The British Columbia Interior’s timber harvest and sawmill production is expected to see its long awaited down-sizing as the effects of the mountain pine beetle (MPB) infestation on timber supplies take hold.

The MPB epidemic is responsible for one of the largest natural environmental catastrophes and could eventually kill up to one billion m3 of standing lodgepole pine timber in the BC Interior.

While a massive salvage programme has been underway for much of the last 10 years, eroding log quality, poorer conversion economics and shorter shelf-life of the dead timber will all result in a much smaller BC industry in the future as a result of sawmill and plywood mill closures with significant and direct consequences expected for rural BC communities.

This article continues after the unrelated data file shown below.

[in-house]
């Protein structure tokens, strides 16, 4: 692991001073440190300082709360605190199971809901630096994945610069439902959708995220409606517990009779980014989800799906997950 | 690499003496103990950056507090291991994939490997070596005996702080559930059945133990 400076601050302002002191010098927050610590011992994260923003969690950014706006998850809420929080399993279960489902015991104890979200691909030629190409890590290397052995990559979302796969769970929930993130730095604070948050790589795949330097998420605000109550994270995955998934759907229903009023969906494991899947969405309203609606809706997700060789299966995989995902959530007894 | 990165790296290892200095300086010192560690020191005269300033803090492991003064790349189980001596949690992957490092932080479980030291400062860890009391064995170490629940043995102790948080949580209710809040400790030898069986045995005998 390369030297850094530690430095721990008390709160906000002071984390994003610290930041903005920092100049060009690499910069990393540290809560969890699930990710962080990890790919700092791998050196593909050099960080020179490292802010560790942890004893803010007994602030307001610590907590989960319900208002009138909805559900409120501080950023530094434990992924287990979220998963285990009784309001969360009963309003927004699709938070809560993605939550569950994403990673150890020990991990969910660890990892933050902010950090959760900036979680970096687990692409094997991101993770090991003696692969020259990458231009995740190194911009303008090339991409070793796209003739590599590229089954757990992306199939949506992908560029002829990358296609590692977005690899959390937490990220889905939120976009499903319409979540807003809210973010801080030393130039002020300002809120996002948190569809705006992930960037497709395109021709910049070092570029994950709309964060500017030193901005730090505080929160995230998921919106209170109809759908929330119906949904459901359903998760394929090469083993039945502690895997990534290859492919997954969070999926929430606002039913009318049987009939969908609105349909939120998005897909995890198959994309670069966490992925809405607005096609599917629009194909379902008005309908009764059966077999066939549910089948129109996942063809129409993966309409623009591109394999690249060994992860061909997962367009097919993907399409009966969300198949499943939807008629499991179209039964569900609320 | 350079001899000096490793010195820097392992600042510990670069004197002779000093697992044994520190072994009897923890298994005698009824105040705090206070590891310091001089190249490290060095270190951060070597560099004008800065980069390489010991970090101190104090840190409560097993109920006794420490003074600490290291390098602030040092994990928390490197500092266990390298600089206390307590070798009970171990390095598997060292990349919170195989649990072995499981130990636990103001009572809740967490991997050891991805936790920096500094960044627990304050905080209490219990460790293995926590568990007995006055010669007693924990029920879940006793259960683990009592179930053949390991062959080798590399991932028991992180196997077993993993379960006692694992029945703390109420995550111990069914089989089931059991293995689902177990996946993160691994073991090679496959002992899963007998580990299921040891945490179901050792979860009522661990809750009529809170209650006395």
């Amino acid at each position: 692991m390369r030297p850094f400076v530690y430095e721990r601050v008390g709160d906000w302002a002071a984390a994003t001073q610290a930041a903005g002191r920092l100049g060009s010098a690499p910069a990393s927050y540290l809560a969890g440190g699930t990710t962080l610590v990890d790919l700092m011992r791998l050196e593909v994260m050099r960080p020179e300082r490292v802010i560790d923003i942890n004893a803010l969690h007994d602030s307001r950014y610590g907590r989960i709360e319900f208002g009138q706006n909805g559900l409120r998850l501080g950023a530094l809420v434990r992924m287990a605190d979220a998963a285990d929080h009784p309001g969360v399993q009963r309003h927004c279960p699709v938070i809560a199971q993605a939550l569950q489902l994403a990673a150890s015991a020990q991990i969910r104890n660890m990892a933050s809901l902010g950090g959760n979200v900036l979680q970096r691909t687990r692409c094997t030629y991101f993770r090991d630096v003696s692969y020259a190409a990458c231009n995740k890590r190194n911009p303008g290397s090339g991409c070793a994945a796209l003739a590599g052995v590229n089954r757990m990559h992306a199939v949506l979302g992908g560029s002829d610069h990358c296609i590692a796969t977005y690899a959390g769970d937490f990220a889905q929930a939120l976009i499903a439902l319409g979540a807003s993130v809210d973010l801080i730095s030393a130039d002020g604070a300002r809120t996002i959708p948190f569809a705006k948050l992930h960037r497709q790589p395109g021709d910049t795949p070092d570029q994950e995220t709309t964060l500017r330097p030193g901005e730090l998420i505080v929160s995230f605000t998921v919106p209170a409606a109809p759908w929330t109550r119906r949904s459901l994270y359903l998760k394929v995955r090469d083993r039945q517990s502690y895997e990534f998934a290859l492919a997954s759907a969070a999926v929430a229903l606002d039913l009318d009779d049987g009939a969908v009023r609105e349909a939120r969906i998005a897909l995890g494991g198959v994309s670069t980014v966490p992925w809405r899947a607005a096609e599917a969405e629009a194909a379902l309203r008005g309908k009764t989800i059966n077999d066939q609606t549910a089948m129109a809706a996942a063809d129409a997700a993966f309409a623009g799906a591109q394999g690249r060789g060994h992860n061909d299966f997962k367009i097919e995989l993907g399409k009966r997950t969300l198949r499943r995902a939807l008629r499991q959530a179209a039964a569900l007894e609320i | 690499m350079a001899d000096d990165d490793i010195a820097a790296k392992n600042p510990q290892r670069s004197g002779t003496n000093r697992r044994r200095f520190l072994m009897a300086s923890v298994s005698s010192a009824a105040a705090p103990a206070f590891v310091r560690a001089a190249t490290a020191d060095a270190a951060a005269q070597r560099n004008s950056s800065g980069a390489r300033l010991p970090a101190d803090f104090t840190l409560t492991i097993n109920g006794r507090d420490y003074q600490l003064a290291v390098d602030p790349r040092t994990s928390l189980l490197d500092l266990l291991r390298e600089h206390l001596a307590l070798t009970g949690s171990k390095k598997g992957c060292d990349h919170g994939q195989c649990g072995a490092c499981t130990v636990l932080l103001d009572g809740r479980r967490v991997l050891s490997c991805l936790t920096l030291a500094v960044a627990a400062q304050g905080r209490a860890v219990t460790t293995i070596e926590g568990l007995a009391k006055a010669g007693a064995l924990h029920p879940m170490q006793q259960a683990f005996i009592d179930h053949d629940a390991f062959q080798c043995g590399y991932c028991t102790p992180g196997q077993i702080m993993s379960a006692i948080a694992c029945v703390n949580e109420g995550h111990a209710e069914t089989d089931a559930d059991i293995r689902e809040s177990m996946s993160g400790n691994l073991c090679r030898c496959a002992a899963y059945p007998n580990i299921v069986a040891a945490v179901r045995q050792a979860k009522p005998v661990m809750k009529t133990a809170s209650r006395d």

Coincident with the decline in solid wood and panel production in the BC Interior will be a significant reduction in the availability of residual fibre, chips, sawdust, shavings and hog fuel that is currently used to produce pulp, paper, pellets, panel boards and electrical energy throughout the BC interior.

These and other perspectives of the MPB epidemic in the BC Interior are part of assessments contained in a report, BC Interior – mountain pine beetle attack: impact and outlook on BC timber availability and wood products production, published by International Wood Markets Group.